‘Full of joy.’ Friends and neighbors remember an 18-year-old found shot near her Fridley home

18-year-old identified as victim in Fridley death investigation, 17-year-old in custody

18-year-old identified as victim in Fridley death investigation, 17-year-old in custody

The Fridley neighborhood where Jayden Kline grew up is like a family.

Lisa Garcia, who lives just across the street, remembers first seeing her as a newborn.

“I saw her when she first came home from the hospital,” Garcia recalls. “I can’t get her face out of my head right now.”

Now, 18 years later, residents along Third Street Northeast say their hearts are broken.

“The community’s been reeling,” declares Zena Stenvik, the superintendent of Columbia Heights Schools. “Just full of grief and sadness. A difficult night last night, and a difficult day today.”

Many here are mourning the loss of Kline, who was found shot in the street outside her home Thursday afternoon.

“She just seemed like a sweet girl to me,” Garcia says. “For this to happen, it was horrible. Horrible beyond words.”

Just before 4 p.m., emergency crews initially responded to the report of a pedestrian hit-and-run crash —but found Kline with a gunshot wound.

Garcia says before paramedics arrived, a neighbor alerted her that someone had found the 18-year-old lying in the street.

“Someone called to ask, came over to ask me to help with CPR because I’m in the medical field. So, I went to help,” she says.

Garcia says she later learned a 17-year-old boy had been taken into custody by police.

Authorities have not released much information, except to say the teen has not been formally charged.

“I just don’t know what is going on in this world, this craziness,” Garcia says. “Him being 17, whoever he is, the suspect, that’s his life. That is, his life is over.”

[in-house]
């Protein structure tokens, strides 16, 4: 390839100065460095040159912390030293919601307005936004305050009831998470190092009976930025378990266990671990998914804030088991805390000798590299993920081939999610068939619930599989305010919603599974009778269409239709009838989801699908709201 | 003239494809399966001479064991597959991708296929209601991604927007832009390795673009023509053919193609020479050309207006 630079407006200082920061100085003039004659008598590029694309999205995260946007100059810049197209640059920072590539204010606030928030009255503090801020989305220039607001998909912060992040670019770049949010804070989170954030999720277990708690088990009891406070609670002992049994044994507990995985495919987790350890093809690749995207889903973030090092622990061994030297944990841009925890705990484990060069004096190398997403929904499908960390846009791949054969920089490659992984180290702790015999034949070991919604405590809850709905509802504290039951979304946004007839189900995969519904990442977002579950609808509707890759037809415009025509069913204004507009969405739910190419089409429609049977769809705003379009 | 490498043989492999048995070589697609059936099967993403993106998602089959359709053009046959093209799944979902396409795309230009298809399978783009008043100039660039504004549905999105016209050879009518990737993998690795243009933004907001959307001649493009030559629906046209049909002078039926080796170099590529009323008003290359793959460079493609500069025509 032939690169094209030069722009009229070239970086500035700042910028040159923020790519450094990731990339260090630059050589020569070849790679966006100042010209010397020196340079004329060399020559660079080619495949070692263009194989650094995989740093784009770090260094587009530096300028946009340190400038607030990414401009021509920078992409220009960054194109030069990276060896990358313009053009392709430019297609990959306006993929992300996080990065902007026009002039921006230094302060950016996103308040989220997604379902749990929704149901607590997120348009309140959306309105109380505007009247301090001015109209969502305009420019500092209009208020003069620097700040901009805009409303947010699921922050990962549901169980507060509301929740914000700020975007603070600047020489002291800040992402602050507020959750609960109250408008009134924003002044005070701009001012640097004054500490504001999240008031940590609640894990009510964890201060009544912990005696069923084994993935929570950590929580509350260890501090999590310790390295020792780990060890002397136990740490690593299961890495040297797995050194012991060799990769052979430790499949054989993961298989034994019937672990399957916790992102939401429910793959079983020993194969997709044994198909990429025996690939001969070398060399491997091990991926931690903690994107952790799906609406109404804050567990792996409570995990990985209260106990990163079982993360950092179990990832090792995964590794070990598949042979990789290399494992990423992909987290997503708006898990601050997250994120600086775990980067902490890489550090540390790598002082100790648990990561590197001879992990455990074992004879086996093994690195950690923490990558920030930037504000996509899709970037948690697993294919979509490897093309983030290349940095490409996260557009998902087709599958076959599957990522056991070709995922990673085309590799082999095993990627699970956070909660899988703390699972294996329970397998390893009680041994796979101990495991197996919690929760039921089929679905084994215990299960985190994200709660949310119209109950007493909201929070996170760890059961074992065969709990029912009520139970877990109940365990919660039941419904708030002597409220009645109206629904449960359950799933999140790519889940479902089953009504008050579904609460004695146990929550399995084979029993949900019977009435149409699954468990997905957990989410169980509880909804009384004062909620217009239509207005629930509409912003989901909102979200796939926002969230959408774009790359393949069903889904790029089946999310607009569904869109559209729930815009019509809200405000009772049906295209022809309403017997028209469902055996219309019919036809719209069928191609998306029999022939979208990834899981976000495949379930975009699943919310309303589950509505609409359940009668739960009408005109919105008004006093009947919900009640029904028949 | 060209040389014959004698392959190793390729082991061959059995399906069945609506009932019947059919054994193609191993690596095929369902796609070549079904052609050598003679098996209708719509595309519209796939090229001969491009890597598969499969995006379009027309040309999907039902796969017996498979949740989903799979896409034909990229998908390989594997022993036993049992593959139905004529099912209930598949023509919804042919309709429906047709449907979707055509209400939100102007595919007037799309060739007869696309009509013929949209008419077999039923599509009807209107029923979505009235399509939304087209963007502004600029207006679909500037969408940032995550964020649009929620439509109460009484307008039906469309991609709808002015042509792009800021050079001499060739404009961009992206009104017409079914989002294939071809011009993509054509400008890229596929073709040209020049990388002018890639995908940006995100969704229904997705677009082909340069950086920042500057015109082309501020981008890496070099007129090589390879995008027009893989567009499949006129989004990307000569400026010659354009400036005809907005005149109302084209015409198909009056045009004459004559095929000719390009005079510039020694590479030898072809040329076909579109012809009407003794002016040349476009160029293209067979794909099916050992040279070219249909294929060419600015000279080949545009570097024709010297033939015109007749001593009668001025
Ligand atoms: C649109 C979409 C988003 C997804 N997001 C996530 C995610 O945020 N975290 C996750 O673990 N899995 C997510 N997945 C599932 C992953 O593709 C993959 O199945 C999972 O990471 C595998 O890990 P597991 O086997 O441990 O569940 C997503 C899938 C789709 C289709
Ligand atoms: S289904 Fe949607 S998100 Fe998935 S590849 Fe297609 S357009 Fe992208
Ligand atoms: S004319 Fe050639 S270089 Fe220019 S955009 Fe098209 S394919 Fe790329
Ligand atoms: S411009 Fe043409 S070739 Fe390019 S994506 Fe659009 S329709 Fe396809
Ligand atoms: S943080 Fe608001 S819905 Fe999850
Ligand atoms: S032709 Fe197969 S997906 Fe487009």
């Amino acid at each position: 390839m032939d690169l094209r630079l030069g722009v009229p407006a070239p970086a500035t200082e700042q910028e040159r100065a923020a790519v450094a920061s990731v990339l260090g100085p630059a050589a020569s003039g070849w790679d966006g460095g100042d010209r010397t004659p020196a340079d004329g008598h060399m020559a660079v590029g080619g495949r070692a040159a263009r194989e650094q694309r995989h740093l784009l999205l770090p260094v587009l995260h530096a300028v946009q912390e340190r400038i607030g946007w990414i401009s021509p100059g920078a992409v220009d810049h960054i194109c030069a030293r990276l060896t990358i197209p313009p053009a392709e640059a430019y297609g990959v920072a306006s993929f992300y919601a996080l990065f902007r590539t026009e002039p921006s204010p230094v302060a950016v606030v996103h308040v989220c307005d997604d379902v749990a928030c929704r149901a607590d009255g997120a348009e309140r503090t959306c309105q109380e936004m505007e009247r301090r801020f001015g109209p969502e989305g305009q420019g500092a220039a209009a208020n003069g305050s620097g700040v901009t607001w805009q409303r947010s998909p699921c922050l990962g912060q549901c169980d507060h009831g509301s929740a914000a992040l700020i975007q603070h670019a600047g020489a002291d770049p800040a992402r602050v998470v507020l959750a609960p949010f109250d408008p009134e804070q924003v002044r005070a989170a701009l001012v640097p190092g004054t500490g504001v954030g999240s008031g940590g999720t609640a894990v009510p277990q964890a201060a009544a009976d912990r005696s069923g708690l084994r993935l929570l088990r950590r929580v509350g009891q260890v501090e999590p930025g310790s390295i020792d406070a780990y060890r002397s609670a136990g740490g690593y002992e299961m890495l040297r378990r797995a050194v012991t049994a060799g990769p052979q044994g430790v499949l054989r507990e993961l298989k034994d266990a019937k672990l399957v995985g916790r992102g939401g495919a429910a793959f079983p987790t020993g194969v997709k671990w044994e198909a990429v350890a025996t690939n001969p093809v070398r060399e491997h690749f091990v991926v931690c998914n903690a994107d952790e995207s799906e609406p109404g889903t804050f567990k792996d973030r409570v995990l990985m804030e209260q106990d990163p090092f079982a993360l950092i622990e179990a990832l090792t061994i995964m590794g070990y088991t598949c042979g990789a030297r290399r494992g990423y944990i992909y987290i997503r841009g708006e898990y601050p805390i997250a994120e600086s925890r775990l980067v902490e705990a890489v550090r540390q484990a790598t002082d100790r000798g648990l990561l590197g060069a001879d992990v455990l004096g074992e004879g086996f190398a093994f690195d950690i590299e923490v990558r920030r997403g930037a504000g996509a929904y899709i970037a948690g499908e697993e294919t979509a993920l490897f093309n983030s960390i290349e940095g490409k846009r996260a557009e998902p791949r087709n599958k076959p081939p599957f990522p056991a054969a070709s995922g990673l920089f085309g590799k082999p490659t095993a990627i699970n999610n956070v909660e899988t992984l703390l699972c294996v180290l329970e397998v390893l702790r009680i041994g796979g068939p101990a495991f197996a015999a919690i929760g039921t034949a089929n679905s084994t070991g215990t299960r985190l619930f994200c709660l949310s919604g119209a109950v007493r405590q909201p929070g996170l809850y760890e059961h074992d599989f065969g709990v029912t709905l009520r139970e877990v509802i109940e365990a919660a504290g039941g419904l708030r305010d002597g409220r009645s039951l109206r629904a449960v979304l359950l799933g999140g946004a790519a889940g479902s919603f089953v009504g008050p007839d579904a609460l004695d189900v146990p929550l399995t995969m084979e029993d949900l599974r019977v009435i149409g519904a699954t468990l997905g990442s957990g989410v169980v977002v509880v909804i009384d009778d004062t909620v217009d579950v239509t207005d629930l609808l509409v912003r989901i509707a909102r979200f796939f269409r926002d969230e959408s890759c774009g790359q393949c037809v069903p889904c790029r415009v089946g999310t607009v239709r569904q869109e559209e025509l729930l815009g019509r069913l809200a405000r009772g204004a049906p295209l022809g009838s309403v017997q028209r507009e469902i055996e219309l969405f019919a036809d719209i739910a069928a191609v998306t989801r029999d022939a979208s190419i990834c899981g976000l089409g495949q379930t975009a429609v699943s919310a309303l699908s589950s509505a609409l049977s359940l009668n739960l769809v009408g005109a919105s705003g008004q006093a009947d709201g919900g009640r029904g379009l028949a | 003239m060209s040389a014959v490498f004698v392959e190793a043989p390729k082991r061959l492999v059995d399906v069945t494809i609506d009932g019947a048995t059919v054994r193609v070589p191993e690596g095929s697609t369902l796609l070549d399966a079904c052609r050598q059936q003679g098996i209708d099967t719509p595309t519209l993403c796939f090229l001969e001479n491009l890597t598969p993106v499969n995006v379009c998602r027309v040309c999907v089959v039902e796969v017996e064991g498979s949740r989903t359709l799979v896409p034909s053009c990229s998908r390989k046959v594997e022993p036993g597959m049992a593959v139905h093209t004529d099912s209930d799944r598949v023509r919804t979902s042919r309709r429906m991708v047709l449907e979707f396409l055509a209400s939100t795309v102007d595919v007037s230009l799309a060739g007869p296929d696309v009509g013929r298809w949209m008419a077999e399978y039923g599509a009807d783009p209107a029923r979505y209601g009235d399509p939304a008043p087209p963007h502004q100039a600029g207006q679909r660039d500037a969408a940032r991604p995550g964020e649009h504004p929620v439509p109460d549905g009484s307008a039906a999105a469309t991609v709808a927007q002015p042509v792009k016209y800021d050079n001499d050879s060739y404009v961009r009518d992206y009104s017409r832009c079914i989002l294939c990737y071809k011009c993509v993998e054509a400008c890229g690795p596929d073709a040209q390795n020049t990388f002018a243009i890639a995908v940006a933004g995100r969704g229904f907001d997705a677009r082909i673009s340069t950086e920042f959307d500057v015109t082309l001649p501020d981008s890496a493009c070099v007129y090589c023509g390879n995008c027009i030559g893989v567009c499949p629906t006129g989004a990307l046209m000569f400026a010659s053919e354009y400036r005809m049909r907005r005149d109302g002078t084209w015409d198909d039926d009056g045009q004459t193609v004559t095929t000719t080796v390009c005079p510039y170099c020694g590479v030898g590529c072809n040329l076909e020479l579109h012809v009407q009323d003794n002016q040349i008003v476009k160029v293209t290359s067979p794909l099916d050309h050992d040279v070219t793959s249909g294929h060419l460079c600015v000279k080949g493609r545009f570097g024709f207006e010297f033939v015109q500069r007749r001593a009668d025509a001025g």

Friends and staff at Columbia Heights High School, where Jayden graduated in June, are devastated.

“This loss is deeply impacting to all of us,” Stenvik says. “I would call her full of joy, she definitely lit up a room.”

The superintendent says Jayden was an important part of the high school synchronized swim team since seventh grade.

She notes the team placed seventh in this year’s in-state meet intermediate division.  

Stenvik says Jayden was a mentor to younger athletes, proud of her Native American heritage, and was a true leader.

“She was really a balance between her Indigenous culture, her passion for that culture, and also a friend, a supporter, and an incredible athlete as well,” she explains.

Jayden’s coaches say she would often perform a synchronized swimming routine with her best friend, Marissa Foy.

“She was a great athlete, and she would give support to the younger athletes, but just a great leader,” says Rachel Rodek, an assistant coach. “It is really sad that she had her whole life ahead of her and now it’s been cut short, and it’s a tragedy, losing someone like that.”

The district made counseling services available on Friday for students and staff.   

Ashley Foy, a friend sent 5 EYEWITNESS NEWS a note about Jayden, which said in part, “I can’t stop thinking about you, Jayden. I’m so sorry. You are so loved and will never be forgotten.”   

Stenvik says her former student was considering a career in nursing because she wanted to help people.

She decried the loss of Jayden’s life, tragically cut short.

“We need to put an end to this gun violence and youth having guns in their hands. It’s very problematic,” Stenvik says. “Our youth are so vibrant. They’ve got their whole lives ahead of them.”